Understanding Calculus

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  Table of Contents

  1. Why Study
  2. Numbers
  3. Functions
  4. The Derivative
  5. Differentiation
  6. Applications
  7. Free Falling
  8. Understanding
  9. Derivative
  10. Integration
  11. Understanding
  12. Differentials

  Inverse Functions
  Applications of
  Sine and Cosine
  Sine Function
  Sine Function -
  Differentiation and
  Oscillatory Motion
  Mean Value
  Taylor Series
  More Taylor Series


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Chapter 8 - Understanding the Derivative

Chapter 8 - Understanding the Derivative

Section 8.3 - Systematic use of the Derivatives

We shall now look at a systematic and orderly way of interpreting our knowledge of a functions first and second derivative. Before continuing let us return to the concept of the inflection point. An inflection point is a point on the graph where the concavity shifts from being concave up to concave down or vice-versa. Since a negative second derivative reflects a concave down graph while a positive second derivative represents a concave up graph then inflection point occur where, is equal to zero. Note that inflection points do not have to exist at equilibrium points. For example in the graph of , the derivatives value at the inflection point (x=0.45) is not equal to zero.

In some rare cases, the value of the derivatives can be of the same sign before and after an equilibrium point. In such cases the graph of the function, has to be determined by carefully looking at both the functions first and second derivative. To make this analysis simpler, let us go through a step by step process for predicting the behavior of , using only and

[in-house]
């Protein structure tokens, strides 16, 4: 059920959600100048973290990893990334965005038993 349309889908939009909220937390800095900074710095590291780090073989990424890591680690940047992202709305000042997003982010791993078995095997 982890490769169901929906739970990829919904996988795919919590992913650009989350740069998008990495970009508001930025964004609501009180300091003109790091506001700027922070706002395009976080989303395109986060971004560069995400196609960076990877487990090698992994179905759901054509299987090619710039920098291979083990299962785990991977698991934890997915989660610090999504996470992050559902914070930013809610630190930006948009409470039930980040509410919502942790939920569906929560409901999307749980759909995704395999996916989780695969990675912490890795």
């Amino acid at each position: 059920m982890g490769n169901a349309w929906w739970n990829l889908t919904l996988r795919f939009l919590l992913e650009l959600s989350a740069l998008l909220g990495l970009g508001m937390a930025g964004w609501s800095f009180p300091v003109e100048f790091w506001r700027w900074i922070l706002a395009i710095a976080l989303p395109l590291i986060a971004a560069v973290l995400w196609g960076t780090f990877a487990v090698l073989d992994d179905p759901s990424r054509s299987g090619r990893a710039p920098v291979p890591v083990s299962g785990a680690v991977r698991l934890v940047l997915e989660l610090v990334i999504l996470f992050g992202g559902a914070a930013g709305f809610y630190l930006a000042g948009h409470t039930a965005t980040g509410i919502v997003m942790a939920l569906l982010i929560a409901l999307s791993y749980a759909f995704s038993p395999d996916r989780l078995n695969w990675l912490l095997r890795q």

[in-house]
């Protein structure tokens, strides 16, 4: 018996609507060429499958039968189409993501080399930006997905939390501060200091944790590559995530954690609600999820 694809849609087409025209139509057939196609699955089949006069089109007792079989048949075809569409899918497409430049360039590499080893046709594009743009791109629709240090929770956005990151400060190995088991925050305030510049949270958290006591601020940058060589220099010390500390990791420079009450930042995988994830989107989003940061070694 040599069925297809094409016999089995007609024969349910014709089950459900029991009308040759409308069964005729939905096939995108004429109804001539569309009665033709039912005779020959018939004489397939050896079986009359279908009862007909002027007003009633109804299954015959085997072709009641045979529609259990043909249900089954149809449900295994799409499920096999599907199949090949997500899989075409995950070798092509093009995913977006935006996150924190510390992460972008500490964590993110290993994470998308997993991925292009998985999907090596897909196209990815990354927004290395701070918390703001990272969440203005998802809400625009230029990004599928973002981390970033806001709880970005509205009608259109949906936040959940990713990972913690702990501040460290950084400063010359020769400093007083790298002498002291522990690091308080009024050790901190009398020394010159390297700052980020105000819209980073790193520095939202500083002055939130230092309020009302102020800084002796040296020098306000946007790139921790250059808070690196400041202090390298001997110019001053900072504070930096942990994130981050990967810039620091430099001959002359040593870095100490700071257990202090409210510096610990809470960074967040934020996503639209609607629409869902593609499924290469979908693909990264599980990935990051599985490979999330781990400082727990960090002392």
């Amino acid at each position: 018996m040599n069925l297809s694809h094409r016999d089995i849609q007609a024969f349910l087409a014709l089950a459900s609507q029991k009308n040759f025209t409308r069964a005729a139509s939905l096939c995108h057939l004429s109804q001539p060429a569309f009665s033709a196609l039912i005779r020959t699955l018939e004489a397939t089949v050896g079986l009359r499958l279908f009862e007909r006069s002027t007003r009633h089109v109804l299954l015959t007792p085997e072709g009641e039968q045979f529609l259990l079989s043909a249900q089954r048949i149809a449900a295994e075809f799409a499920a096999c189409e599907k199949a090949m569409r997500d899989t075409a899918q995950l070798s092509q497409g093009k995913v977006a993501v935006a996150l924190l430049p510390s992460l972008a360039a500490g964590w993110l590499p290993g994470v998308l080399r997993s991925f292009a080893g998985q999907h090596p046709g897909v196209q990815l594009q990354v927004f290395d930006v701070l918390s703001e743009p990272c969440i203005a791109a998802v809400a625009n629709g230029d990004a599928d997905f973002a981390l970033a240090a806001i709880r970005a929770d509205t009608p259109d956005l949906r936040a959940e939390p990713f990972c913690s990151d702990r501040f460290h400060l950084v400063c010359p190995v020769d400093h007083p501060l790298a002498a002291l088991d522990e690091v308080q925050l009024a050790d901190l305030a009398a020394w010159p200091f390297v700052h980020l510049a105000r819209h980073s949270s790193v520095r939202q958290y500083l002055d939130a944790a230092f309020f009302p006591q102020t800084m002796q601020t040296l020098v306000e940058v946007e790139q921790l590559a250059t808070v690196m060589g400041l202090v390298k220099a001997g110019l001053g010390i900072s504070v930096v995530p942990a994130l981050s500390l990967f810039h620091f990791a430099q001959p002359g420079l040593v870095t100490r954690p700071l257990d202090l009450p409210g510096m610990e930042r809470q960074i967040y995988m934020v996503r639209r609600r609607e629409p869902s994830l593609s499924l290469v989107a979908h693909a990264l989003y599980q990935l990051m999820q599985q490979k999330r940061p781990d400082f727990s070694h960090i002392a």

To begin drawing f(x), first find maximum and minimum values by setting f(x) equal to zero, and solving for x. Next find inflection points by setting f(x) = 0 and solving for x. Then plot two number lines for both f(x) and f(x) with plus and minus signs to indicate where they are positive and negative. First look at f(x) to understand where the graph is increasing or decreasing. Next look at f(x) to find out how the graph is increasing or decreasing, concave up or down. The number line for the example is:

Having drawn this important number line, how do we make interpret it. Remember positive rate of change implies that is increasing while the reverse is true for negative rate of change. Similarly a positive second derivative implies that the graph is concave up while negative values represent concave down. Then use equilibrium points to draw the graph through them.

Next section -> The Derivative and its Approximations


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